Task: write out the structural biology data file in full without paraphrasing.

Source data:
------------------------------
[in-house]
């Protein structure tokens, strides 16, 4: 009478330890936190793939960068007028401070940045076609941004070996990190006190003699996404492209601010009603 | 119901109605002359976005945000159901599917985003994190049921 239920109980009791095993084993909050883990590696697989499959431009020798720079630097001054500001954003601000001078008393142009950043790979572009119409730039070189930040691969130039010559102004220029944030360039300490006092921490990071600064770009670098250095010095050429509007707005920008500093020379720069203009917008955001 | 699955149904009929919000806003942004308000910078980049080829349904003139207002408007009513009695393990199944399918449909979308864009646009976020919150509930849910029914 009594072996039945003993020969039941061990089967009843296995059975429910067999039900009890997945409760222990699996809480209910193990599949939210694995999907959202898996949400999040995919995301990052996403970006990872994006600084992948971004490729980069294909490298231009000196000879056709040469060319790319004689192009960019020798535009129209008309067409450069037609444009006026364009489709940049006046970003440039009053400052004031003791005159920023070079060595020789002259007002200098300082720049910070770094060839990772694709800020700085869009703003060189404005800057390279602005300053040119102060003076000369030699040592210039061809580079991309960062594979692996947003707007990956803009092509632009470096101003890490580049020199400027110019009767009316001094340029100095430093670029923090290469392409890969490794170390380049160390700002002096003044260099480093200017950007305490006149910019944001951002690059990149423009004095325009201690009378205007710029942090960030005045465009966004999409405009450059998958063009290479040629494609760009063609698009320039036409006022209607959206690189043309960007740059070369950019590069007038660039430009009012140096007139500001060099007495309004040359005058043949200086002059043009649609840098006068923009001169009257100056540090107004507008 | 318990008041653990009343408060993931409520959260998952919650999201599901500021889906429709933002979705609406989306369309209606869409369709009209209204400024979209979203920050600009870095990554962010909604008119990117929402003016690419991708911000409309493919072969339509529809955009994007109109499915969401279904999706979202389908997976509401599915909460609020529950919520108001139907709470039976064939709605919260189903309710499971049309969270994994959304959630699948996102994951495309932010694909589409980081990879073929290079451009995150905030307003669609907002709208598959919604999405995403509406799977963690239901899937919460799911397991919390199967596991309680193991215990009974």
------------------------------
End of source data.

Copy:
[in-house]
């Protein structure tokens, strides 16, 4: 009478330890936190793939960068007028401070940045076609941004070996990190006190003699996404492209601010009603 | 119901109605002359976005945000159901599917985003994190049921 239920109980009791095993084993909050883990590696697989499959431009020798720079630097001054500001954003601000001078008393142009950043790979572009119409730039070189930040691969130039010559102004220029944030360039300490006092921490990071600064770009670098250095010095050429509007707005920008500093020379720069203009917008955001 | 699955149904009929919000806003942004308000910078980049080829349904003139207002408007009513009695393990199944399918449909979308864009646009976020919150509930849910029914 009594072996039945003993020969039941061990089967009843296995059975429910067999039900009890997945409760222990699996809480209910193990599949939210694995999907959202898996949400999040995919995301990052996403970006990872994006600084992948971004490729980069294909490298231009000196000879056709040469060319790319004689192009960019020798535009129209008309067409450069037609444009006026364009489709940049006046970003440039009053400052004031003791005159920023070079060595020789002259007002200098300082720049910070770094060839990772694709800020700085869009703003060189404005800057390279602005300053040119102060003076000369030699040592210039061809580079991309960062594979692996947003707007990956803009092509632009470096101003890490580049020199400027110019009767009316001094340029100095430093670029923090290469392409890969490794170390380049160390700002002096003044260099480093200017950007305490006149910019944001951002690059990149423009004095325009201690009378205007710029942090960030005045465009966004999409405009450059998958063009290479040629494609760009063609698009320039036409006022209607959206690189043309960007740059070369950019590069007038660039430009009012140096007139500001060099007495309004040359005058043949200086002059043009649609840098006068923009001169009257100056540090107004507008 | 318990008041653990009343408060993931409520959260998952919650999201599901500021889906429709933002979705609406989306369309209606869409369709009209209204400024979209979203920050600009870095990554962010909604008119990117929402003016690419991708911000409309493919072969339509529809955009994007109109499915969401279904999706979202389908997976509401599915909460609020529950919520108001139907709470039976064939709605919260189903309710499971049309969270994994959304959630699948996102994951495309932010694909589409980081990879073929290079451009995150905030307003669609907002709208598959919604999405995403509406799977963690239901899937919460799911397991919390199967596991309680193991215990009974």